Live from LA: Tales of the magic number

Do you remember the days before the enum, when magic numbers ruled the developer world? In this edition of Live from LA, Lamont Adams revisits that mystical age.

A friend of mine who is preparing for the MCAD exam recently noticed how heavily the .NET Framework relies on enumerated types, also known as enums. Wearing a puzzled look on his face, he knocked on my half-open office door the other day and asked, “What’s the big deal with enums?” I proceeded to tell my perplexed friend a story that went something like this.

The age of magic numbers
You haven’t been around long enough to remember the early days of programming, but back then, developers lived in a mystical world filled with magic numbers. These magic numbers had special powers for certain developers who knew how to use them. For instance, many VB developers, like myself, often called upon the magic in the numbers 13 and 10, as these were part of the recipe handed down by the ASCII gods for the new-line and carriage return combination. Toss equal amounts of each into a string, perform a bit of ASCII alchemy, and you get a line break in that string—a useful trick when you output a lot of text files.

There were, of course, other magic numbers for us, like –1, which held the power of unshakable truth. Still other numbers had more fleeting and specific powers, and these powers often changed depending on the environment in which they were used. The number 37, for instance, might be particularly powerful if you were working with a document that held 37 lines of text per page. In other cases though, 37 was the numeric equivalent of Harry Potter’s magic-less muggles. Indeed, part of the magic of these numbers was that you never really could tell what their powers were until you used them.

Enums: The end of the magic
Eventually, in the interests of code that was more readily understood, tool and compiler vendors supplied us with newer versions of our languages that minimized the importance of magic numbers. These new versions included constants that duplicated the powers of the magic numbers most programmers had depended on.

For myself, this change came about sometime around the release of VB4, if I recall correctly, when my friends 13 and 10 were replaced by vbCrLf. Although I was saddened by their departure, I had bought into the arguments of the anti-magic-number self-documenters, who claimed that less reliance on magic numbers made for more readable code. Sometime later, the folks at Microsoft presented me with the power of enumerated types, now colloquially known as enums, which promised to replace magic numbers entirely and thoroughly converted me to a self-documenter.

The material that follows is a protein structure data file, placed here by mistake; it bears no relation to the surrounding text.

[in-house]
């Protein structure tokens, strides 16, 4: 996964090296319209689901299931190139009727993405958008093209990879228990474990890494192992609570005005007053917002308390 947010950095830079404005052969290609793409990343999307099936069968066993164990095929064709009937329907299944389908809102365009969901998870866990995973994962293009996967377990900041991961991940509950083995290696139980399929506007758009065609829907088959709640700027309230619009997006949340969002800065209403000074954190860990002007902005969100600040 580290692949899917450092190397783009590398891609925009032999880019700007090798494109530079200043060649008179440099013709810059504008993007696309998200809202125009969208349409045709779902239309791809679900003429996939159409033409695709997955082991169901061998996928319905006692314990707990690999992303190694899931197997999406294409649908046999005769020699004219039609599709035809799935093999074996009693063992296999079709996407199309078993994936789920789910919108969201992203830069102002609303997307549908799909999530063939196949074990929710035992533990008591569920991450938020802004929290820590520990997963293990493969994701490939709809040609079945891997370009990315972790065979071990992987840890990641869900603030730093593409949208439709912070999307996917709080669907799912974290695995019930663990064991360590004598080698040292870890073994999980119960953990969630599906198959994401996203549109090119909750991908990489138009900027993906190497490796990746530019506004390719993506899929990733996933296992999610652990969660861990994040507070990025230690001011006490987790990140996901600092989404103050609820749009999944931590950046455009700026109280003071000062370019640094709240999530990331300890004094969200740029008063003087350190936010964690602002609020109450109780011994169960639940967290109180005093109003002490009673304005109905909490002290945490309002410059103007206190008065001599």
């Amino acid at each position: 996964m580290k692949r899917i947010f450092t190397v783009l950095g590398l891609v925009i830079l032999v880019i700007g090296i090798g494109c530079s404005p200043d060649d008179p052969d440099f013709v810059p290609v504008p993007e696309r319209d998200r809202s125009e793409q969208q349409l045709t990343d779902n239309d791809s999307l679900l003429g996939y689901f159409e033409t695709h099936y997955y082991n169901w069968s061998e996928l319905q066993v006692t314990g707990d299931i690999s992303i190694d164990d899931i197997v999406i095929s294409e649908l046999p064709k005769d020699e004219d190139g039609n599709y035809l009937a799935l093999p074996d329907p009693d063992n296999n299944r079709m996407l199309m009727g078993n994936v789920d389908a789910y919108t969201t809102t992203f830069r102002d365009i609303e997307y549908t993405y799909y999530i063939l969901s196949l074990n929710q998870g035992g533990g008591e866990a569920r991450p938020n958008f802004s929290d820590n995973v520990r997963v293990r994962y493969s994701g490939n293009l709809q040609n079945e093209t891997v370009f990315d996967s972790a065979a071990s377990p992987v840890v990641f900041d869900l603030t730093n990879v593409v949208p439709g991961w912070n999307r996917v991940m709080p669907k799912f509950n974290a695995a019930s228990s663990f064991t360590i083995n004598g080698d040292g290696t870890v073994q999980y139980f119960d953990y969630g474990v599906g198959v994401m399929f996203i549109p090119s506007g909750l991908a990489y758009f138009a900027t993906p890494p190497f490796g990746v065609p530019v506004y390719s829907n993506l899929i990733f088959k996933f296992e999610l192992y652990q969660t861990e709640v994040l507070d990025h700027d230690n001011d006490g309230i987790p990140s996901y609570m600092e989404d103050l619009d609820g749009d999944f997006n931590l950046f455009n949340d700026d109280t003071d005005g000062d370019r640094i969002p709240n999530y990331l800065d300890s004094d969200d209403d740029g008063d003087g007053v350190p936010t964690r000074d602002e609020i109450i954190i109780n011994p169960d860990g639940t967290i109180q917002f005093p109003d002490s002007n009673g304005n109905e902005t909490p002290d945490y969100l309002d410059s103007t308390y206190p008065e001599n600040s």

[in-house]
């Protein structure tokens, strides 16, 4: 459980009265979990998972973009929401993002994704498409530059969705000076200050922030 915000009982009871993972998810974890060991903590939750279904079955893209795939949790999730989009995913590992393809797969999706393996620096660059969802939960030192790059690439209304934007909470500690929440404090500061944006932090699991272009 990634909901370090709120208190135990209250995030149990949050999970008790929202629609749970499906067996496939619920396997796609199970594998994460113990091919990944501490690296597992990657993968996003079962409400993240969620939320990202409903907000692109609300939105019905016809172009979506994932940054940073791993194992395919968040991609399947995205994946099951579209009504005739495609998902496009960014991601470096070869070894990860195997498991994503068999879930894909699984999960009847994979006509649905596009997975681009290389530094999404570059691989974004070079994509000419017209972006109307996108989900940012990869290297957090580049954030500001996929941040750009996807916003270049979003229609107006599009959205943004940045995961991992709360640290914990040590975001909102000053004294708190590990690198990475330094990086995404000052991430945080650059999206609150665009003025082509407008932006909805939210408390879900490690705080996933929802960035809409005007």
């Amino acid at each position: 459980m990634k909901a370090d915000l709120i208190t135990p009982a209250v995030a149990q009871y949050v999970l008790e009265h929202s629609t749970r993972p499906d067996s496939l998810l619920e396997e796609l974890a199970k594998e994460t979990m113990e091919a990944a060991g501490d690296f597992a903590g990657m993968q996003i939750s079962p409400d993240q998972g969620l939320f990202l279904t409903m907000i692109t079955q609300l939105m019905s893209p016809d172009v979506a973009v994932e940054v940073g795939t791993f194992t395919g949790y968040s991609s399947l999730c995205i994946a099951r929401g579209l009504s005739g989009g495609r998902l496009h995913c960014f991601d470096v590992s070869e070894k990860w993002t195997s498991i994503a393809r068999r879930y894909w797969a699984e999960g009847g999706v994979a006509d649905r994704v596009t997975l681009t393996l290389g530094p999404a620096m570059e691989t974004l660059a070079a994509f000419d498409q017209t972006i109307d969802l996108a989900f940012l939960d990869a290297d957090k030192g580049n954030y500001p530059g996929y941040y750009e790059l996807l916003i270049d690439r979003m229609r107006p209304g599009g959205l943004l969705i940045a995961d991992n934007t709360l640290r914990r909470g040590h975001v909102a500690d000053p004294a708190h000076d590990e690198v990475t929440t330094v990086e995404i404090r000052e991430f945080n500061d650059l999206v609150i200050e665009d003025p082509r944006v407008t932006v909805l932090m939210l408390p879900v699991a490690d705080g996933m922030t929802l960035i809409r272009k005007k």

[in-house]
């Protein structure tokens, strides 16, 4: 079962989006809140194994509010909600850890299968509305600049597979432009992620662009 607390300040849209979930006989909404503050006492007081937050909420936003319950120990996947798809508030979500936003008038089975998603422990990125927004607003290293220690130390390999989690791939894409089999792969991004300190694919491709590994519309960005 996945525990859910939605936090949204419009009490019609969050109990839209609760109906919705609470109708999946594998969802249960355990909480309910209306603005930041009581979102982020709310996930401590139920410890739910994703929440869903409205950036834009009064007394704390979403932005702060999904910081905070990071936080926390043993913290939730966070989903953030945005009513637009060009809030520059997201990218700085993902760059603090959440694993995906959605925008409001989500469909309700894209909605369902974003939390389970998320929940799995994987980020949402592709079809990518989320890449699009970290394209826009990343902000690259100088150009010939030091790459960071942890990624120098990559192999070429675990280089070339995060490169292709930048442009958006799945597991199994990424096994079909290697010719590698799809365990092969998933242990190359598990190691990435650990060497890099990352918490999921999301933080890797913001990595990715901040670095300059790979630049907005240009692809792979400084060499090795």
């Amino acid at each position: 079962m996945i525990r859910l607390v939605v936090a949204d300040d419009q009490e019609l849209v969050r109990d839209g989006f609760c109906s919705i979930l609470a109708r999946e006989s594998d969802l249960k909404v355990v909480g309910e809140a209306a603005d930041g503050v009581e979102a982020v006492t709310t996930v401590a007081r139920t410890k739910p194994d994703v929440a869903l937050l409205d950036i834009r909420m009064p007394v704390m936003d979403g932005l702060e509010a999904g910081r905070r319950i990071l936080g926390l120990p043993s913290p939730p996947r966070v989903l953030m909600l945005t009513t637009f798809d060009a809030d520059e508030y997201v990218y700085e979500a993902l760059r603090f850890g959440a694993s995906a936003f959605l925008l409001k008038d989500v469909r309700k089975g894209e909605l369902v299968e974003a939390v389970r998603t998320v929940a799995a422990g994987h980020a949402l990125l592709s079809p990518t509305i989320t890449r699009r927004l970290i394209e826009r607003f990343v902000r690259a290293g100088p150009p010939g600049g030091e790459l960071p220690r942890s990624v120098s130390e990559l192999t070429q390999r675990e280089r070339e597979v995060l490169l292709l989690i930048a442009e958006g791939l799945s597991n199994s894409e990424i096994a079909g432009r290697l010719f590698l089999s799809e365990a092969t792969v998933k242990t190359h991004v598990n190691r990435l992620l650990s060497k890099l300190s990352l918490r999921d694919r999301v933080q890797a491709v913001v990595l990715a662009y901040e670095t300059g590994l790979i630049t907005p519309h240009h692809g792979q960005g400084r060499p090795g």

There were, of course, those who wanted to continue their mystical work with magic numbers. Many belonged to a sect of programmers practicing a dark art known as “Win32 API.” These folk sprinkled their code liberally with strange magical numbers of great importance to their craft. Chief among these were the numbers 0 and 1, the twin indicators of stirring success and utter, crushing, failure.

Friction quickly grew between the mystic factions and their self-documenter rivals. Eventually, the Great Enum War broke out, as the self-documenters attempted to force the magic number devotees to repent their mystic ways and acknowledge the single truth of self-documenting code. Many developers, disillusioned by the bickering, escaped to the land of management, while others left for the strange land of Assembler, where rumor has it they can still be found today.

The aftermath
Nowadays, there aren’t many magic-number developers left—at least not many who will admit to it, for fear of reprisals. Occasionally, younger, undisciplined developers will flirt with the art early in their careers, and older developers, when pressed for time, may occasionally sprinkle a few magic numbers into their code. Mostly though, particularly with the .NET Framework providing enums for most every value a developer could possibly need, magic numbers are a lost art.

Still, there are wandering adventurers and consultants who will tell you tales of wild lands where the magic numbers still exist and incomprehensible source code abounds. Most people dismiss these tales as just legend, but I’m sometimes tempted to believe….

Where do you fit in?
Are you a mystic developer or a self-documenter? Declare your allegiance in our discussion board below.


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